The “Multiple Relator” Phenomenon in the Qui Tam Law

Neil V. Getnick, Lesley Ann Skillen and Richard J. Dircks
Getnick & Getnick LLP
New York, New York

Published in The Taxpayer’s Against Fraud False Claims Act and Qui Tam Quarterly Review,. Vol. 13, April 1998

I. Introduction

The past few years have witnessed a series of multi-million dollar fraud recoveries against major national and multinational health care providers and entire health care sub-industries. The government’s clinical laboratory dragnet, aided by qui tam relators, provides the most profound example to date of industry-wide civil and (in some cases) criminal prosecutions, capturing virtually all of the industry’s major corporate players. The series of cases that were investigated under the code name “Labscam” alleged that the leading national clinical laboratories systematically defrauded the federal and state governments over a period of half a decade. The cases resulted in recoveries to the government in the vicinity of one billion dollars.

II.The Multiple Relator Phenomenon

The Labscam cases have shown what happens when more than one qui tam plaintiff (or relator) files a case against the same defendant for the same fraud. In the Laboratory Corporation of America case (settled in November 1996 for $182 million), in which our firm represented a dermatologist who was the principal qui tam plaintiff, there were three other relators. In the SmithKline Beecham case ($325 million), there are six separate suits. According to press reports, there are some twenty-five qui tam relators who have filed cases in connection with the current Columbia/HCA investigation.

The framers of the False Claims Act anticipated this multiple relator phenomenon. 31 U.S.C. § 3730 (b)(5) provides that when two or more cases are filed based on the same facts, only the first to file survives. While the caselaw is somewhat sparse, most courts agree that § 3730 (b)(5) creates a “first-in-time, first-in-right” rule, and a “race to the courthouse” that makes no distinctions or value judgements as to the relative merits of particular qui tam plaintiffs, or indeed the finer points of the information they have to offer, and focuses instead on the first to file.

The “first-to-file” rule makes good practical sense. To what extent, however, are the policies behind the rule consistent with the objectives of the qui tam law? For example, what if a later- filing relator has a more complete or direct knowledge of the fraud? Does it make sense to eliminate a later-filing relator if he or she has more information than the first-to-file and can assist the Government by active participation in an undercover operation or the like?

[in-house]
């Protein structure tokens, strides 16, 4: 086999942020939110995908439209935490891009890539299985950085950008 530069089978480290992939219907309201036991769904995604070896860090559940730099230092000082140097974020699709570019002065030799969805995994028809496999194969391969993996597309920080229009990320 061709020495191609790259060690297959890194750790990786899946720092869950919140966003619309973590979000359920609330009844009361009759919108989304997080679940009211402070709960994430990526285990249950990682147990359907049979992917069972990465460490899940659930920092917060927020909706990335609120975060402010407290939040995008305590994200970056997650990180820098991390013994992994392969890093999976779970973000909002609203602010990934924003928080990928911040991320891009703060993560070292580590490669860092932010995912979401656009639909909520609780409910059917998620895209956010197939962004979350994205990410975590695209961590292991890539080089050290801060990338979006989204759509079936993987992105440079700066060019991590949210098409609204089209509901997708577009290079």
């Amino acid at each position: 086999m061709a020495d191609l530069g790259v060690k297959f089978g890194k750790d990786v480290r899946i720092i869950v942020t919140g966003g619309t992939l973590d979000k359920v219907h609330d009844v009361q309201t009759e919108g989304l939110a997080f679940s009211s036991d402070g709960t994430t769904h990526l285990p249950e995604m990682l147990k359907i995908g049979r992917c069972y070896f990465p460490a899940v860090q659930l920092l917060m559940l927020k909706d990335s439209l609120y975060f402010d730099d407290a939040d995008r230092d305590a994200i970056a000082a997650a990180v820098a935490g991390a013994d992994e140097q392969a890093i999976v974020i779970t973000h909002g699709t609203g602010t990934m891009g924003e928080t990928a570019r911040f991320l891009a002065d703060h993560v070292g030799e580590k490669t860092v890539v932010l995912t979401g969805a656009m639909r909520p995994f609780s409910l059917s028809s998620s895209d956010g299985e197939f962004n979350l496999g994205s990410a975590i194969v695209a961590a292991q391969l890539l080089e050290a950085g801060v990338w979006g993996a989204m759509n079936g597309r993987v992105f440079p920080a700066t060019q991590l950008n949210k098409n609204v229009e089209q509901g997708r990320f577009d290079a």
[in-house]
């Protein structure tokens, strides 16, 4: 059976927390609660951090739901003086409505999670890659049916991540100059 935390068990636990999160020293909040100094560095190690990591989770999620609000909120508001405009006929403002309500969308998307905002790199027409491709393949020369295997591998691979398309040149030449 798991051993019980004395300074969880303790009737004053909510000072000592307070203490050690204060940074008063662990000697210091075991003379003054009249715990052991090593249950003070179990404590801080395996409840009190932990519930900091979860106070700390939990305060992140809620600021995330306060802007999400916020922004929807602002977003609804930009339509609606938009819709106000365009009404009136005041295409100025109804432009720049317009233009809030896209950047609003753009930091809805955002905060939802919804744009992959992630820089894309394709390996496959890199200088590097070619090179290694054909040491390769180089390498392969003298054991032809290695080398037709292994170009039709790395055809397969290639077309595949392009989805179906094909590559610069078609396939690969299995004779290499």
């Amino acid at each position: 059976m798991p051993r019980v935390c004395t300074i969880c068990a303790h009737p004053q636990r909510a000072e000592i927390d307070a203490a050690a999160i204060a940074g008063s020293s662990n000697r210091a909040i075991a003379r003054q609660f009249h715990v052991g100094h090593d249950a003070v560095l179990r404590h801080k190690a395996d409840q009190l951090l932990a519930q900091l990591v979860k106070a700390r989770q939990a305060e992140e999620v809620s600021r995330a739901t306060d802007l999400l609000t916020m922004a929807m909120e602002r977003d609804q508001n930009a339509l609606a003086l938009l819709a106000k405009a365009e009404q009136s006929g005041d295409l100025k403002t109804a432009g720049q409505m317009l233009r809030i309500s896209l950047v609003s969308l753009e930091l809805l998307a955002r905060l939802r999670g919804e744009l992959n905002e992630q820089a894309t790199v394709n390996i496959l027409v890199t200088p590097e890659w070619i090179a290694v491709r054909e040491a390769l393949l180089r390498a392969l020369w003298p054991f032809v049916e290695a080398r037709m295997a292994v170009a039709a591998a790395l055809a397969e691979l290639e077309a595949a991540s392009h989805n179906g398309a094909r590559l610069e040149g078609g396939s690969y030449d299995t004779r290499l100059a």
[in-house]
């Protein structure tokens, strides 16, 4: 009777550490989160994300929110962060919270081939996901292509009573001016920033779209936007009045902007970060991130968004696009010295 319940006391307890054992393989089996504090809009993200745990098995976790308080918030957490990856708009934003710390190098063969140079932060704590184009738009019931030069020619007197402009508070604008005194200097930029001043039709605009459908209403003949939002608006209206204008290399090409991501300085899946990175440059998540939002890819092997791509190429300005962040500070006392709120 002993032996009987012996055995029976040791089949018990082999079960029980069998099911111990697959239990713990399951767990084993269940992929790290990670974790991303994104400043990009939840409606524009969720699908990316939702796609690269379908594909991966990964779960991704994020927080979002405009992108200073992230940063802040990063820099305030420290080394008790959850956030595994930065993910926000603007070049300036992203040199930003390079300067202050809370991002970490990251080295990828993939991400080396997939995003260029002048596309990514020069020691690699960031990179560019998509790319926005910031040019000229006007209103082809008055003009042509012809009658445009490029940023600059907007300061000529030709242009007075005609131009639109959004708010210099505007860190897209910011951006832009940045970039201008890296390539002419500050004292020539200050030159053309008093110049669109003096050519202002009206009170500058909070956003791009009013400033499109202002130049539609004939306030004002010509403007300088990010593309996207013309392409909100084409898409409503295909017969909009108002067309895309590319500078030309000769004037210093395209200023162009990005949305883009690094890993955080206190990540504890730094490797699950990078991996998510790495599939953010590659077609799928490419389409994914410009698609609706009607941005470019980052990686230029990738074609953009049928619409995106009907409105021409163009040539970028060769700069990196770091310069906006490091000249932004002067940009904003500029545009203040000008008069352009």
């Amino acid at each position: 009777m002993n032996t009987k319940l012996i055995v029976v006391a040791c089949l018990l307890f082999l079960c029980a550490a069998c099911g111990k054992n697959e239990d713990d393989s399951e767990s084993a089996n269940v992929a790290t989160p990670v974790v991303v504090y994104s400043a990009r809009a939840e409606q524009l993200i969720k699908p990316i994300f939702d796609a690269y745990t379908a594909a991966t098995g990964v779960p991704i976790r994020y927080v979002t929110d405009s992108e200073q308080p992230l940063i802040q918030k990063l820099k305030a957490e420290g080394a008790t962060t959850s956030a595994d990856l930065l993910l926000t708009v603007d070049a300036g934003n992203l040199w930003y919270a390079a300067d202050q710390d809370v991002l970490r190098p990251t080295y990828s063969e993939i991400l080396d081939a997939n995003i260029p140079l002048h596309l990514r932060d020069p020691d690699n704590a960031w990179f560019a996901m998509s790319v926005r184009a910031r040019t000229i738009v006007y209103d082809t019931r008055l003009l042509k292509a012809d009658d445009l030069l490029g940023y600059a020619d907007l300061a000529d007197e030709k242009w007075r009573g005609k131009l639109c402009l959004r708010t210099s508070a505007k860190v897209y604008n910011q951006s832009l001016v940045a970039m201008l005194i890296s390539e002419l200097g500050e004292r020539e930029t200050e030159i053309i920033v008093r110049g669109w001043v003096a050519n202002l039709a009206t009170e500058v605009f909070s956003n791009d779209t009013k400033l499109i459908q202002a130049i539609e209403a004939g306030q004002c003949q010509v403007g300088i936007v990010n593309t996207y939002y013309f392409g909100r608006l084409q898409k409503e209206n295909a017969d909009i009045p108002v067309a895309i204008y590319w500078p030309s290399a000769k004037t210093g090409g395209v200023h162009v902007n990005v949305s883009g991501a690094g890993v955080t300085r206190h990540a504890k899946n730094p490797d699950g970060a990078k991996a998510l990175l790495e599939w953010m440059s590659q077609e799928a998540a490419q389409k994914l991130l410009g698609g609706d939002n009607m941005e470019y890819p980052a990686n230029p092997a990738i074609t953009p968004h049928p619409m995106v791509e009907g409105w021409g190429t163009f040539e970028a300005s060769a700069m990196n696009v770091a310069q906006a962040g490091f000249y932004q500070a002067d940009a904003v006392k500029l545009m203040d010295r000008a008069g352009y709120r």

In this article we discuss the law on the “first-to-file” rule, as well as the policy considerations both in support of and in opposition to it.

III. Current Caselaw

Although the “first-to-file” rule has been considered by the courts only rarely, the cases on the subject exhibit a relatively consistent approach. While the statue bars cases “based on the facts underlying the pending action,” (emphasis added), the approach taken in most of the cases involves an analysis of whether the second-filed case raises additional claims, allegations or causes of action to those in the earlier filed case or cases (rather than additional factual variations to the claims, allegations or causes of action in the earlier litigation). Several courts have added a requirement that the second filed case must potentially give rise not only to additional claims but also to separate recoveries to the Government.

This latter approach was adopted in the most frequently-quoted case on the subject, Erickson ex rel. U.S. v. American Institute of Biological Sciences, 716 F.Supp. 908 (E.D.Va. 1989):

“Simply put, this provision establishes a first in time rule. The qui tam complaint filed first blocks subsequent qui tam suits based on the same underlying facts. In so doing, the statute prevents a double recovery. A subsequently filed qui tam suit may continue only to the extent that it is (a) based on facts different from those alleged in the prior suit and (b) gives rise to separate and distinct recovery by the Government.”(emphasis added)1

The court in Erickson construed the (b)(5) language (“facts underlying the pending action”) broadly, focusing on the recoveries potentially arising from each identifiable allegation.2

Erickson was recently applied in U.S. ex rel. Dorsey et al. v. Dr. Warren E. Smith Community Mental Health Centers, Civ. No. 95-7446 (E.D. Pa. June 25, 1997) (Ditter, J.); 1997 U.S. Dist. LEXIS 9424. Expressly adopting Erickson, the court observed that the purpose of (b)(5) “is to prevent double recovery by parasitic suits.”3 In allowing the later-filed claims to remain, the court was influenced by the fact that the subject matter of Dorsey’s suit (patient care) was not the same as the subject matter of the earlier case (accounting and fiscal matters):

“Each individual false claim is to be treated separately for purposes of recovery and merely because Nixon alleged that the defendant had submitted false claims does not mean that Dorsey is precluded from pursuing other, distinct instances of false claim submission.”4

In general, courts have declined to compare the minutiae of factual and circumstantial variations between overlapping claims.5 For example, in United States ex rel. Hyatt v. Northrop Corp., No. CV 87-6892-KN, 1989 U.S. Dist. LEXIS 18941 (C.D. Ca. Dec. 27, 1989), the court discredited, inter alia, the later-filed relator’s attempt to distinguish similar frauds on the basis that they occurred at different times6 and in different geographic areas.7

The standard used by the court assumed a liberal reading of (b)(5). Factual variations between the cases were not sufficient, in the court’s analysis, to permit the later-filed relator’s claims to stand where they did not raise separate and distinct “issues” or substantive allegations, even where the frauds the relator alleged were a more specific variant of a broader scheme alleged in earlier suits.